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International Journal of Social Robotics

, Volume 6, Issue 4, pp 575–591 | Cite as

The Role of Healthcare Robots for Older People at Home: A Review

  • Hayley Robinson
  • Bruce MacDonald
  • Elizabeth BroadbentEmail author
Article

Abstract

This review aimed to identify the areas of need that older people have, and the available solutions. In particular, the robotic solutions are explored and critiqued and areas for future development identified. The literature was reviewed for factors that influence admission to nursing home care, and for technological solutions to these factors. The main issues facing older people are physical decline, cognitive decline, health management, and psychosocial issues. Robots exist that may meet some of the identified issues but gaps where robots could be developed include delivering interventions to prevent physical decline occurring and robots with multiple functions, including a range of cognitive stimuli and health education. To reduce barriers to acceptance, robots designed to provide physical and healthcare assistance should have a serious appearance. On the other hand animal-like robots can address psychosocial issues and function like pets. While smart phones and computers can offer some solutions, robots may promote adherence due to a social presence. Robots are being developed to address areas of need in older people, including physical, cognitive, medical and psychosocial issues. However more focus could be placed on developing preventative interventions, multifunctional robots, greater educational content and motivational aspects of appearance and interaction style.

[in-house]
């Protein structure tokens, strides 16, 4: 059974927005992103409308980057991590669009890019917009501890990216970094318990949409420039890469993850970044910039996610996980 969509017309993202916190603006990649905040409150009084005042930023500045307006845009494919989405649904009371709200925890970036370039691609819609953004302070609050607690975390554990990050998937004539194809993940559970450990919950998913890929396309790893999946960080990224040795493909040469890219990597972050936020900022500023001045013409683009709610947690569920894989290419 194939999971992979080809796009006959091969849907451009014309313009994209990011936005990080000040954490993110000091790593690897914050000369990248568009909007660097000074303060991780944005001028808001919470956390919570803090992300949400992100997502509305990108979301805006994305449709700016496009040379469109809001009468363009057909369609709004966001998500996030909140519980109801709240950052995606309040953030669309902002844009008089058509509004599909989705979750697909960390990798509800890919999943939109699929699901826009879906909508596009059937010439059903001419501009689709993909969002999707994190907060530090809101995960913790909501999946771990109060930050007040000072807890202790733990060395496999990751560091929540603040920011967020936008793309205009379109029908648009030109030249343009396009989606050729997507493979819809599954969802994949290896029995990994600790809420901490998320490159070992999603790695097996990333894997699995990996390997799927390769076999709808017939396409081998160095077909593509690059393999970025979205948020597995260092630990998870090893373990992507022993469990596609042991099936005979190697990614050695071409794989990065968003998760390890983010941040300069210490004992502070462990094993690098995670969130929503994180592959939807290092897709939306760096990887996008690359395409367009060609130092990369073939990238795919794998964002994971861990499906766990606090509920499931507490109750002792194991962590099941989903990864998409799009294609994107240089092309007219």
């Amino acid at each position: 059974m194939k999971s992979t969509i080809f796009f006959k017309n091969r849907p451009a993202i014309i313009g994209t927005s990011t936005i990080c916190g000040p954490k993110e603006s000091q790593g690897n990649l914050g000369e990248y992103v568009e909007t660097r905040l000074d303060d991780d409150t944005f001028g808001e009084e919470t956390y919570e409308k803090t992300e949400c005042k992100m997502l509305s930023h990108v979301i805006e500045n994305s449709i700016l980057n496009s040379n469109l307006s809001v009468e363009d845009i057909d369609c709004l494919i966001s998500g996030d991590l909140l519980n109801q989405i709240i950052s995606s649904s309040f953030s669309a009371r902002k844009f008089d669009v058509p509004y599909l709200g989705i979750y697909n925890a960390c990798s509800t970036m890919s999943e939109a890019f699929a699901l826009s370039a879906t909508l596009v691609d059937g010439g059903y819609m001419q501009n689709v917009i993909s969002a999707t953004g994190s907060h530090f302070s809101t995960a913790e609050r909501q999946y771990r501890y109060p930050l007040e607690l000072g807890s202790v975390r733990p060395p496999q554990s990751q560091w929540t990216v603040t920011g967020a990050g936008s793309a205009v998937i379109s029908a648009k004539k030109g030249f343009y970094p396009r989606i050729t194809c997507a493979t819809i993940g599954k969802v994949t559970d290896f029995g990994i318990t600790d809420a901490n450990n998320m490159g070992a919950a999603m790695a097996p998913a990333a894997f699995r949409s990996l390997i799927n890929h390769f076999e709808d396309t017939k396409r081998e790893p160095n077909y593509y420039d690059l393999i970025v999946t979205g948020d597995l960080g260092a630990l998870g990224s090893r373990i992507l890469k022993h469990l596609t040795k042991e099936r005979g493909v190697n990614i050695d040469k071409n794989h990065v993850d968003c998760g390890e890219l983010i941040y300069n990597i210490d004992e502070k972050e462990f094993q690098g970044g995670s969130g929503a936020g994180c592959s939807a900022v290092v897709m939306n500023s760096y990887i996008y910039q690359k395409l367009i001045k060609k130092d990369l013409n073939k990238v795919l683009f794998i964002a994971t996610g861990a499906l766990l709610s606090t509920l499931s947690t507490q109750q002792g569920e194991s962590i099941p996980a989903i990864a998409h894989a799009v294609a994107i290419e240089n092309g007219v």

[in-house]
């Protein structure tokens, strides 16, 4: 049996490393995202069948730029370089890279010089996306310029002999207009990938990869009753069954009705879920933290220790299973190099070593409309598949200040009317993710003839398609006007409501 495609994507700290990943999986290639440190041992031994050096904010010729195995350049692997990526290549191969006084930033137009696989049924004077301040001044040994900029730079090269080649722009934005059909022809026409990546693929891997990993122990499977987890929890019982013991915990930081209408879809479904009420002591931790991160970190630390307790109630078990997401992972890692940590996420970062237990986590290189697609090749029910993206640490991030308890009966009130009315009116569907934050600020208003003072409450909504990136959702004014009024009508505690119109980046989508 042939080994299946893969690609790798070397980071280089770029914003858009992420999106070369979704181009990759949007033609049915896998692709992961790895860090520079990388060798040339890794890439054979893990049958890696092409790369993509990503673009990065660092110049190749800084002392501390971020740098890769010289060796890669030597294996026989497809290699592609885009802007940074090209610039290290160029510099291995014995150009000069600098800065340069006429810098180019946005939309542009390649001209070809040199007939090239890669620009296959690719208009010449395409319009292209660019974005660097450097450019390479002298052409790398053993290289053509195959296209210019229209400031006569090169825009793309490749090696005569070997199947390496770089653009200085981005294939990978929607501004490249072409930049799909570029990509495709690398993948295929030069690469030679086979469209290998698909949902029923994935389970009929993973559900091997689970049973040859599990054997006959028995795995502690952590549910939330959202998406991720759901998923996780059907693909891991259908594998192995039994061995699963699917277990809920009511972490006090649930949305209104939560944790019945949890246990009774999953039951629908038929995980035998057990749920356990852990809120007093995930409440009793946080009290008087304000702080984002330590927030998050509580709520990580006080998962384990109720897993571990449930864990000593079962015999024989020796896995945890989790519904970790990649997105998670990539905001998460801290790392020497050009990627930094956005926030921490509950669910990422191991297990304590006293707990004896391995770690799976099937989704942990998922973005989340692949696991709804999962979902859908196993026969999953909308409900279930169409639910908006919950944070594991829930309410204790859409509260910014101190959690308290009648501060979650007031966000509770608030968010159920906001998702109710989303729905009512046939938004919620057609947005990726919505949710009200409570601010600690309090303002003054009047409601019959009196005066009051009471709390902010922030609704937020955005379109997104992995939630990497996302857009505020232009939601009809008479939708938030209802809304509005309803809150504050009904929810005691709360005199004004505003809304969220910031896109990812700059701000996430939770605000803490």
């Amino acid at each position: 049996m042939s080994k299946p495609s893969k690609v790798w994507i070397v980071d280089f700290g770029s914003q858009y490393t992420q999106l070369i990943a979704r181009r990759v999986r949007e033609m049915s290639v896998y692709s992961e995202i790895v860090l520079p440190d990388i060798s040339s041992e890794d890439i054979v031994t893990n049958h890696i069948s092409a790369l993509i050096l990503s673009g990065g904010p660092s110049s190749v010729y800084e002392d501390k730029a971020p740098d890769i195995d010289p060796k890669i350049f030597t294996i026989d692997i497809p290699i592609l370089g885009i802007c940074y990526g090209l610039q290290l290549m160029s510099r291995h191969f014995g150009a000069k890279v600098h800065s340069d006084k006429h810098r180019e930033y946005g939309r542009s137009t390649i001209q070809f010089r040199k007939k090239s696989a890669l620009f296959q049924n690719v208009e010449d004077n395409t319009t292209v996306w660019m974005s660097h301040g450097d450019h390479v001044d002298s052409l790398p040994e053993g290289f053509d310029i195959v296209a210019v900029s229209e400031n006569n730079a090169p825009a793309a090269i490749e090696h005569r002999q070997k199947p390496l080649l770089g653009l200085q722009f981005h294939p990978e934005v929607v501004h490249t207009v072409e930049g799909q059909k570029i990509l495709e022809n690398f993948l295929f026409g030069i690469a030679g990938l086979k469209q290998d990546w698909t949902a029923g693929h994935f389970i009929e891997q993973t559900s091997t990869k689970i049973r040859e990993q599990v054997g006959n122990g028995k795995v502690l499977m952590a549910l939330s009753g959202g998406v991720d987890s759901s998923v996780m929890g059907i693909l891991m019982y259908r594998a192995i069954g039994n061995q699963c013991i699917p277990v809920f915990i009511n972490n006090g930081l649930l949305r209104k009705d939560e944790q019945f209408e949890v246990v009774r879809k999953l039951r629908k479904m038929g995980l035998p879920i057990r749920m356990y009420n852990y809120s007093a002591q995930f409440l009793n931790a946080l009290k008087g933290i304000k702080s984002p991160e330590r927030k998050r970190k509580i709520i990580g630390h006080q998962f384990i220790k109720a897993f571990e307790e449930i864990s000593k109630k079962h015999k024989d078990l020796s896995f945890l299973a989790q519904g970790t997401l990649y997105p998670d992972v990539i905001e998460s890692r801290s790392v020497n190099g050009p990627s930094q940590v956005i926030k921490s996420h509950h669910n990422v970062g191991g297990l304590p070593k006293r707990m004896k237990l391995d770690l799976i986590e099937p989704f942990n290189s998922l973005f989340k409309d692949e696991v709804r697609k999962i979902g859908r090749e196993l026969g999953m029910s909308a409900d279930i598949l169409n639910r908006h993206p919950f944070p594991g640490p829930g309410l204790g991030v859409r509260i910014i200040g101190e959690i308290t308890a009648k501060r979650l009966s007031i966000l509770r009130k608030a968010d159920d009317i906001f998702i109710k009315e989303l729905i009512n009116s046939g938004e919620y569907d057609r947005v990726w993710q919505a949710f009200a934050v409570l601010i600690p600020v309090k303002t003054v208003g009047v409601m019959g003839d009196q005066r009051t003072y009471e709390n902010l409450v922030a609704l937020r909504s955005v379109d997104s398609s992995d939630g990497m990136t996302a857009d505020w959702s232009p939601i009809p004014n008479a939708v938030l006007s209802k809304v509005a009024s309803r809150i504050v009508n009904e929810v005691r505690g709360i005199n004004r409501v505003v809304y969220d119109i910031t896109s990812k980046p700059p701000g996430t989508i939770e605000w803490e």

Keywords

Healthcare robots Robotics Ageing Assistive technologies 

Notes

Acknowledgments

We thank Electronics and Telecommunications Research Institute (ETRI) and Yujin Robot for their valuable contributions and help with the research. We would also like to thank our colleagues at University of Auckland on the HealthBots research team for their ongoing support.

Conflict of interest

No conflict of interest.

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Copyright information

© Springer Science+Business Media Dordrecht 2014

Authors and Affiliations

  • Hayley Robinson
    • 1
  • Bruce MacDonald
    • 2
  • Elizabeth Broadbent
    • 3
    Email author
  1. 1.Department of Psychological MedicineThe University of AucklandAucklandNew Zealand
  2. 2.Department of Electrical and Computer EngineeringThe University of AucklandAucklandNew Zealand
  3. 3.Department of Psychological MedicineThe University of AucklandAucklandNew Zealand

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